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LIFE CHARACTER AND INFLUENCE
CHIEF JUSTICE MARSHALL
DELIVERED AT RICHMOND ON THE FOURTH DAY OF FEBRUARY 1901
VIRGINIA AND THE BAR ASSOCIATION OF
THE CITY OF RICHMOND
PEARSON PRINTING OFFICE
GL GIFT 3.9 73
Gentlemen of the Bar of the Commonwealth
of Virginia, and of the City of Richmond : One hundred years ago to-day, the Supreme Court of the United States, after sitting for a few years in Philadelphia, met for the first time in Washington, the permanent capital of the Nation; and John Marshall, a citizen of Virginia, having his home in Richmond, and a member of this bar, took his seat as Chief Justice of the United States.
In inviting a citizen of another ancient Commonwealth to take part in your commemoration of that epoch in our national history, by addressing you on the Life, Character and Influence of Chief Justice Marshall, you have been pleased to mention that it was President John Adams, of Massachusetts, who gave Chief Justice Marshall to the Nation, and that I am a citizen of Massachusetts and a member of the court over which Chief Justice Marshall presided; and to refer to the most cordial relations formerly existing between your State and my own, now happily restored, and, as we all trust, being reëstablished in a closer degree.
Heartily reciprocating your kindly sentiments, and deeply touched in my inmost feelings and convictions, your invitation has had the force of a summons that could not be gainsaid.
Permit me, in this connection, to recall one or two allusions by Marshall himself to the sympathy which existed between Virginia and Massachusetts in the trying times of the Revolutionary War and of the Continental Congress.
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. I bibed these sentiments so there carrier enstitused a part of my being. I carried them to be into the arıny, where I found myseif ass cratei Tito brire men from different States, who were risking se ani everything valuable in a common cause, feierei jv all to be most precious; and where I was iepirnei in the habit of considering America as my country, aali Congress is my government.”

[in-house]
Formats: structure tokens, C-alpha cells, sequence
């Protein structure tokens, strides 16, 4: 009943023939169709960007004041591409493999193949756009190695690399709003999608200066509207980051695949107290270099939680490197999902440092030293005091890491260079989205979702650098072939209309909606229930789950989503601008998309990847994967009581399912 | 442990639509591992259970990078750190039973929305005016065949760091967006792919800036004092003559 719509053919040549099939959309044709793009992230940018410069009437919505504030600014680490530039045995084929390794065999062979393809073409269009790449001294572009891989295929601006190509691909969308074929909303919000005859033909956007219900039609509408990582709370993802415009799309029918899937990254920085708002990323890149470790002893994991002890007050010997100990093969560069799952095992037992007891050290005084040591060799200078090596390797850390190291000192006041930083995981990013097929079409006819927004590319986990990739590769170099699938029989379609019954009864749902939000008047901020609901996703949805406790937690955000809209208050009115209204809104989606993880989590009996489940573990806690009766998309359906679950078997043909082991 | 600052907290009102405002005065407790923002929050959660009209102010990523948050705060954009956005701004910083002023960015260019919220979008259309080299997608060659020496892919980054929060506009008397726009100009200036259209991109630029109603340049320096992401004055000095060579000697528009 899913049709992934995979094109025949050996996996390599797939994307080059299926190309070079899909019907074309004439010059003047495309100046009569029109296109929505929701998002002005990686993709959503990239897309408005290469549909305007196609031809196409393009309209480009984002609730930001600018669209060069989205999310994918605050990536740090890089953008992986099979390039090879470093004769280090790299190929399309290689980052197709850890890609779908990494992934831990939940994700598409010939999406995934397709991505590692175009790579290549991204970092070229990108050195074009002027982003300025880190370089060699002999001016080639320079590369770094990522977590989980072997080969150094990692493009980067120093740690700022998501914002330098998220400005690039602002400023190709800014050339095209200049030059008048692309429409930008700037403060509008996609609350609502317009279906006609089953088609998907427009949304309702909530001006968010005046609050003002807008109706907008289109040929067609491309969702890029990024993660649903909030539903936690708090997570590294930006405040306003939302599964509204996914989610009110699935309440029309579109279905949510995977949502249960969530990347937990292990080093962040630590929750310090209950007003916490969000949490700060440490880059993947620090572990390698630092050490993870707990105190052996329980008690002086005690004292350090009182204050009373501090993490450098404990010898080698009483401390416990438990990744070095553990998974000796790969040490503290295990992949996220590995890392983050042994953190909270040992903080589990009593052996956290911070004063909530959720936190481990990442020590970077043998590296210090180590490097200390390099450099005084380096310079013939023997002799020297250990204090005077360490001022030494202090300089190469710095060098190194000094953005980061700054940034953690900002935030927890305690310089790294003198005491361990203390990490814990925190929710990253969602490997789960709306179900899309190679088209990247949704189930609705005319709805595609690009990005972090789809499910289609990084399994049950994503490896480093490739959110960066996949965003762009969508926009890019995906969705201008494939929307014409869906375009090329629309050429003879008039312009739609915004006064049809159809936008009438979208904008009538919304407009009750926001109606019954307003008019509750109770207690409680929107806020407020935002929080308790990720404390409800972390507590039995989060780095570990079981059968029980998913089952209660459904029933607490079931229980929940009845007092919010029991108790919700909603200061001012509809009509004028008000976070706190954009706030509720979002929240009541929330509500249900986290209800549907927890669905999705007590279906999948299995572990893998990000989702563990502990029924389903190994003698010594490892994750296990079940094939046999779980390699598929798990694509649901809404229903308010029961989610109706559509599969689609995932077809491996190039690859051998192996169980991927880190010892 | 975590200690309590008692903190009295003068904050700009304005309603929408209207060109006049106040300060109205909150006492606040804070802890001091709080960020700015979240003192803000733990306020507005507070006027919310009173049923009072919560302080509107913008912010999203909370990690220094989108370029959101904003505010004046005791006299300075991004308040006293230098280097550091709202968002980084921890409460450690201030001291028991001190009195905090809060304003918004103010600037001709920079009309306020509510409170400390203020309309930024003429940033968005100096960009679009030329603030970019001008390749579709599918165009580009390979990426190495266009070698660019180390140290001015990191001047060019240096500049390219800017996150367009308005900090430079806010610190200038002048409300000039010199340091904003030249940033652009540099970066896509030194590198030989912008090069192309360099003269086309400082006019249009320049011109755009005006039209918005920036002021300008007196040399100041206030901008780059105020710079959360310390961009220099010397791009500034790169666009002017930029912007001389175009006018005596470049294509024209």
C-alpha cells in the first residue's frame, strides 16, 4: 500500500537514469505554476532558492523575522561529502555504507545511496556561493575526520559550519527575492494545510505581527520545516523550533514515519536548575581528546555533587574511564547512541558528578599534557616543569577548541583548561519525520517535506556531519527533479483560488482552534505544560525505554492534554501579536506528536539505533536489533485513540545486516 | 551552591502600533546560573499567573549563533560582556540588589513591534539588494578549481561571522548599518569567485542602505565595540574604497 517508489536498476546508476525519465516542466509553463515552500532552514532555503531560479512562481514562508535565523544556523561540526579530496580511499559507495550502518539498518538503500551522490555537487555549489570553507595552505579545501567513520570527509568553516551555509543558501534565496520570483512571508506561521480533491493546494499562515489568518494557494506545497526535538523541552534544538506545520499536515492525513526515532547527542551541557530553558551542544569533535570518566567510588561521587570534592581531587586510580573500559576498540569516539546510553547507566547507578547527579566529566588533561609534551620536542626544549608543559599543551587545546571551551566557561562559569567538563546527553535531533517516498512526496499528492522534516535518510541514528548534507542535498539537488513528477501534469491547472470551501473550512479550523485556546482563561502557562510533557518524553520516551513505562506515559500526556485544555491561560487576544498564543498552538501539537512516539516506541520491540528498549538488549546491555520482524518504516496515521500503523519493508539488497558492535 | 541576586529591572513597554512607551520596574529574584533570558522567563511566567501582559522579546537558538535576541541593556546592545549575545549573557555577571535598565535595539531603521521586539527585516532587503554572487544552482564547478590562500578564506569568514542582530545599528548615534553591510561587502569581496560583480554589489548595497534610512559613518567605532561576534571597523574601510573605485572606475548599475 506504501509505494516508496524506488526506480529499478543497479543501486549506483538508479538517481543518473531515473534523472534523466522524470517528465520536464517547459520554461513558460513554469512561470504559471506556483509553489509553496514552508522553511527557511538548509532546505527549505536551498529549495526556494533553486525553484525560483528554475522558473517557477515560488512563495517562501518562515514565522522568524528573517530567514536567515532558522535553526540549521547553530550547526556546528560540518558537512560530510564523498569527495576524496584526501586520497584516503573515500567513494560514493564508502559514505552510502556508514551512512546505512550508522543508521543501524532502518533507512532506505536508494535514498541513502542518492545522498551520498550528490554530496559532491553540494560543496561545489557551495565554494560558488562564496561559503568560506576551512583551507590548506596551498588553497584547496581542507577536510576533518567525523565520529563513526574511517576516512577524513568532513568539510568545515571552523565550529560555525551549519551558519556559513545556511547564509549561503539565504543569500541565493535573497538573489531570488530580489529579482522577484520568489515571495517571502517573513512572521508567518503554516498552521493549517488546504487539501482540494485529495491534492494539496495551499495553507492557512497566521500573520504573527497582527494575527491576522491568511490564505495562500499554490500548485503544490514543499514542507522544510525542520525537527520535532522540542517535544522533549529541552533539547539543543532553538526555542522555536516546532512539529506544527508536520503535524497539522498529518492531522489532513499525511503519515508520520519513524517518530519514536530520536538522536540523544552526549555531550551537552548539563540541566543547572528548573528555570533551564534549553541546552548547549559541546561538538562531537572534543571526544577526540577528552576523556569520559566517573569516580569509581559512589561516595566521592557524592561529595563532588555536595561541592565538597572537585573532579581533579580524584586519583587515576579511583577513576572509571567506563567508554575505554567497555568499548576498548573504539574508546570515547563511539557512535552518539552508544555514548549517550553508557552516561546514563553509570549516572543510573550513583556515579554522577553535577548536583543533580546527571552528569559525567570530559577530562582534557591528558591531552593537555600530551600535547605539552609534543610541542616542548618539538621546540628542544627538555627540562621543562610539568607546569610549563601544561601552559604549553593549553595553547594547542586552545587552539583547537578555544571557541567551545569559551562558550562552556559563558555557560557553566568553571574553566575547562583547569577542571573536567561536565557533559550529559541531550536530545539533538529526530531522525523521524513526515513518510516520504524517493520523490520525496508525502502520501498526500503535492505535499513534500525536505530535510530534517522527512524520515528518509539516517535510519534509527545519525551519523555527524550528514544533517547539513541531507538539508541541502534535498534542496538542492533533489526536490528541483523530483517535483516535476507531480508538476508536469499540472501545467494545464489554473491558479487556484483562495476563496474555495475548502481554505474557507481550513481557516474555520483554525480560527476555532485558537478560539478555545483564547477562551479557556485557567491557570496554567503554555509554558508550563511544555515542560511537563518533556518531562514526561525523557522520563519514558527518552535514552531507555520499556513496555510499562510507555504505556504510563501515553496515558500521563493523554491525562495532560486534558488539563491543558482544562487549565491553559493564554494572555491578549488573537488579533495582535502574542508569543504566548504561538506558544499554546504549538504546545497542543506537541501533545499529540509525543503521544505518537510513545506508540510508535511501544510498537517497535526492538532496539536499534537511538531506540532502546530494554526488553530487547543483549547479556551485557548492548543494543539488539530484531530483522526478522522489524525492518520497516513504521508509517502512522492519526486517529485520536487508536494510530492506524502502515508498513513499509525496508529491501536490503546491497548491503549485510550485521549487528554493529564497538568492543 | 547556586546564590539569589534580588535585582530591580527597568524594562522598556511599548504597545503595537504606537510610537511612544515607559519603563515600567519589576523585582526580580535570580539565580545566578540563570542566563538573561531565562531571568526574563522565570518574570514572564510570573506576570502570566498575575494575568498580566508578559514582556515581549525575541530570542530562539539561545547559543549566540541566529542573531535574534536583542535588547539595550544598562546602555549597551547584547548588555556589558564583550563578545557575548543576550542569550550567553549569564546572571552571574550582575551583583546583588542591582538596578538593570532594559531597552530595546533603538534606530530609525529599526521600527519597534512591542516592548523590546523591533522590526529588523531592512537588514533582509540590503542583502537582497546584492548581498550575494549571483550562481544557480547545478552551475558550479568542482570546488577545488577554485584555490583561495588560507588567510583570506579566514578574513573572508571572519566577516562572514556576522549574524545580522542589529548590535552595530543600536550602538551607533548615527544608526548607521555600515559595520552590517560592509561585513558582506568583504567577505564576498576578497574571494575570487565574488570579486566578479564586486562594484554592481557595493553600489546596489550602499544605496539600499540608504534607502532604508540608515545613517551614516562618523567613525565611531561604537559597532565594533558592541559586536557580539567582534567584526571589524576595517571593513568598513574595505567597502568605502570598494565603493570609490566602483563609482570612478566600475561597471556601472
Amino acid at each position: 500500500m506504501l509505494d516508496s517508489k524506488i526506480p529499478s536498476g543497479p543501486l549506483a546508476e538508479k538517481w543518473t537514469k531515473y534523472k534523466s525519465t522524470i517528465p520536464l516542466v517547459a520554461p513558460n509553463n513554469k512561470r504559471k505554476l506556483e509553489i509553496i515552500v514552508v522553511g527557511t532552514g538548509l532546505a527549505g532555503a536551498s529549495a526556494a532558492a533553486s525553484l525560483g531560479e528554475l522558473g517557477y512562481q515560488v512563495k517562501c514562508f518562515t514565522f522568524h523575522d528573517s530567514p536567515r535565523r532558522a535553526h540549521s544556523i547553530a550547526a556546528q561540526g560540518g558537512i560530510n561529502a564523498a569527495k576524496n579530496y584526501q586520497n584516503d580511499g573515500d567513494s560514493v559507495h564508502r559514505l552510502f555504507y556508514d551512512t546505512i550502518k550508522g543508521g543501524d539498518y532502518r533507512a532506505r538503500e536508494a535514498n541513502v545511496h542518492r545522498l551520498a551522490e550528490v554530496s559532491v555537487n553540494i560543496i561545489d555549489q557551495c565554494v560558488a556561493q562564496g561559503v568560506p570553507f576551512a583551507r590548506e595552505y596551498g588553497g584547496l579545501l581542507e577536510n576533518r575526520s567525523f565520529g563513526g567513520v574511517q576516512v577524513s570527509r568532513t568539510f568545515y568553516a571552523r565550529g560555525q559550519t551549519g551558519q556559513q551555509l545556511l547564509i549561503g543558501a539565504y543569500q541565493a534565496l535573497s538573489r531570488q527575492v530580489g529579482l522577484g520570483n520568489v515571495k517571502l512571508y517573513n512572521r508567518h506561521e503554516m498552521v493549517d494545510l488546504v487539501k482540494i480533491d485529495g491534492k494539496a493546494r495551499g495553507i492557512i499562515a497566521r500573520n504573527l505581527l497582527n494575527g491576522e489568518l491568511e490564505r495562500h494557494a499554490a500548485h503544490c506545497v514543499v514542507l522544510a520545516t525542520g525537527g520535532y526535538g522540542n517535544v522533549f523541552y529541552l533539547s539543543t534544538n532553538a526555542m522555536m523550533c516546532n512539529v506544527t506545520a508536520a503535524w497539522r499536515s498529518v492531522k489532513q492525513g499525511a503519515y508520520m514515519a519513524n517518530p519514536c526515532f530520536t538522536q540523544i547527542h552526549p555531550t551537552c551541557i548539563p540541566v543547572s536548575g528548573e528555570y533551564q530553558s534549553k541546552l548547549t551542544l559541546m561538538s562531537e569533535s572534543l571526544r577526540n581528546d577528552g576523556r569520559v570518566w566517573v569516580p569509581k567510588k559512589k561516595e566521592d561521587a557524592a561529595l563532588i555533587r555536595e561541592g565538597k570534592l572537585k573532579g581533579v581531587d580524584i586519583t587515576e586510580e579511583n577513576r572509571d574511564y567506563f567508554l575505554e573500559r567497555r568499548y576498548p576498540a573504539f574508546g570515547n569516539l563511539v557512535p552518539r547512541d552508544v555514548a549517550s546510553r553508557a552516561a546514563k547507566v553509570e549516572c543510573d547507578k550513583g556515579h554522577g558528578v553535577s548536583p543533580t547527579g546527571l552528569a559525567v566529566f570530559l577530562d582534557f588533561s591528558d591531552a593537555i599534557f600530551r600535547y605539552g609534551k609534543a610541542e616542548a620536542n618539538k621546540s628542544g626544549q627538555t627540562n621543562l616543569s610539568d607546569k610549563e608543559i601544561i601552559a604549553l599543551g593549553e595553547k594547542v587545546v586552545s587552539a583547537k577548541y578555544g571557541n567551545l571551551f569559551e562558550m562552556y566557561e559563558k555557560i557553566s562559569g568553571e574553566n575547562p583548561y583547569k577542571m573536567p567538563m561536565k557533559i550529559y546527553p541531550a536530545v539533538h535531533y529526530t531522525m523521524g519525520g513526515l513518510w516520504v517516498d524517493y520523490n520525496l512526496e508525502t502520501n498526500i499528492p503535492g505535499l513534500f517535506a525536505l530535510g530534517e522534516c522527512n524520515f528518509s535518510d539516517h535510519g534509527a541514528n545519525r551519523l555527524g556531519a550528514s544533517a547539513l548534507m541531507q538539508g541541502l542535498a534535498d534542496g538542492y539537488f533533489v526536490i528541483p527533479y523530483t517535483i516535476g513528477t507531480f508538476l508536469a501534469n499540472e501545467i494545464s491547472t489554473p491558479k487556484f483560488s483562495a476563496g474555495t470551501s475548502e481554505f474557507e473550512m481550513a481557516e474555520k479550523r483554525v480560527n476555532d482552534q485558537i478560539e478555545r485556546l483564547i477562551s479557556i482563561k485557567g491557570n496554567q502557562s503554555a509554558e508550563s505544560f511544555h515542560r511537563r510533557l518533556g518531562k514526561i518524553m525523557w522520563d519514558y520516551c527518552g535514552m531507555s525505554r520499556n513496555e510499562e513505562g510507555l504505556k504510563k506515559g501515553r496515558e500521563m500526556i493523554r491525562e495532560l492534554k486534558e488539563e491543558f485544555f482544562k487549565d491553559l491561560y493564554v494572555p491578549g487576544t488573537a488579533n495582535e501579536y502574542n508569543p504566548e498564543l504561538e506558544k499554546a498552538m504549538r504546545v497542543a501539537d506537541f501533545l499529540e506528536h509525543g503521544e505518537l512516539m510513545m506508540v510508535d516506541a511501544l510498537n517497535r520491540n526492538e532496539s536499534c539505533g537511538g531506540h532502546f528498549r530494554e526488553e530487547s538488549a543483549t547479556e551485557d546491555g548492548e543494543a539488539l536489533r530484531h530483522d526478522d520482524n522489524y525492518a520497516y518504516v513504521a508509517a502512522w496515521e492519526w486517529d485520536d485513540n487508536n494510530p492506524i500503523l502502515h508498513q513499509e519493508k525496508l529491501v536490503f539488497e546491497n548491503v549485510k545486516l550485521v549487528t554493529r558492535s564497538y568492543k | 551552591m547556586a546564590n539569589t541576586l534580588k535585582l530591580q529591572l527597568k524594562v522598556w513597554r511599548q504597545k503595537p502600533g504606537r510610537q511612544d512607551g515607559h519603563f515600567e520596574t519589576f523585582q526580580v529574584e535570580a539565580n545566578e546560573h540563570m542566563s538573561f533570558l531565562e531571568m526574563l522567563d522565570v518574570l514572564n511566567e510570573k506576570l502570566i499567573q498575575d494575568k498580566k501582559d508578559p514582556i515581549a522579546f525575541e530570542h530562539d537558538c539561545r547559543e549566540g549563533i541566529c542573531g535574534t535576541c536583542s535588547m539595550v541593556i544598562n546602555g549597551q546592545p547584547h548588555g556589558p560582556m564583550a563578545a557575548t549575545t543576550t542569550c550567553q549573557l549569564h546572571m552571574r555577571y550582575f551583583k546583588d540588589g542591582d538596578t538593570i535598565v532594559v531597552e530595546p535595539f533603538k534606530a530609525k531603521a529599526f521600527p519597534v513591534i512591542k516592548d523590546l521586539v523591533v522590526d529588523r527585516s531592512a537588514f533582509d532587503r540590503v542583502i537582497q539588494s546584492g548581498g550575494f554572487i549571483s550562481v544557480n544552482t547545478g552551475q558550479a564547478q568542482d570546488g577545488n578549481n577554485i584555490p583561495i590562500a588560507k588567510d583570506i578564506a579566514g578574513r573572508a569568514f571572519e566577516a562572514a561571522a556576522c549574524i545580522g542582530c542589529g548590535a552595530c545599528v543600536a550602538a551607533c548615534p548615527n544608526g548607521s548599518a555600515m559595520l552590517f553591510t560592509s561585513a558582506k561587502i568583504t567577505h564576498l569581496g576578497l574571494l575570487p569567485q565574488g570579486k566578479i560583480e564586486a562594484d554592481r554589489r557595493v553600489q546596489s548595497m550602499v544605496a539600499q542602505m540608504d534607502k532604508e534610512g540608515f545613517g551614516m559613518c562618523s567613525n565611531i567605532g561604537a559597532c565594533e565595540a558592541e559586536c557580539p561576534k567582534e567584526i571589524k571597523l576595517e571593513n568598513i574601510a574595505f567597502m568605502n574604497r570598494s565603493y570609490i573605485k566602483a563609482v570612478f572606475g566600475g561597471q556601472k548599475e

Before the adoption of the Constitution, one of the chief defects in the government of the United States
was the want of a national judiciary, of which there was no trace other than in the tribunals constituted by the Continental Congress, under powers specifically conferred by the Articles of Confederation, for the decision of prize causes, or of controversies between two or more States.
Among the objects of the Constitution, as declared in the preamble, the foremost, next after the paramount aim "to form a more perfect Union," is to “establish justice.” It ordains that the judicial power of the United States shall be vested in “one Supreme Court,” and in such
‘, inferior courts as Congress may from time to time establish; that the judicial power shall extend to “all cases, in law and equity, arising under this Constitution, the laws of the United States, and treaties made, or which shall be made, under their authority," and to other classes of cases specified; that the Supreme Court, in cases affecting ambassadors, public ministers and consuls, or to which a State shall be party, shall have original jurisdiction; and, in all the other cases before mentioned, shall have appellate jurisdiction, with such exceptions and under such regulations as Congress shall make; and that “this Constitution, and the laws of the United States which shall be made in pursuance thereof, and all treaties made, or which shall be made, under the authority of the United States, shall be the supreme law of the land; and the judges in every State shall be bound thereby, anything in the constitution or laws of any State to the contrary notwithstanding."
On the 24th of September, 1789, the first Congress under the Constitution passed the Judiciary Act, which had been framed by Oliver Ellsworth, then a Senator from Connecticut. That act has always been regarded as a contemporaneous construction of the Constitution; and, with some modifications, remains to this day the foundation of the jurisdiction and practice of the courts of the United States. It provided that the Supreme Court should consist of a Chief Justice, and of five Associate Justices who should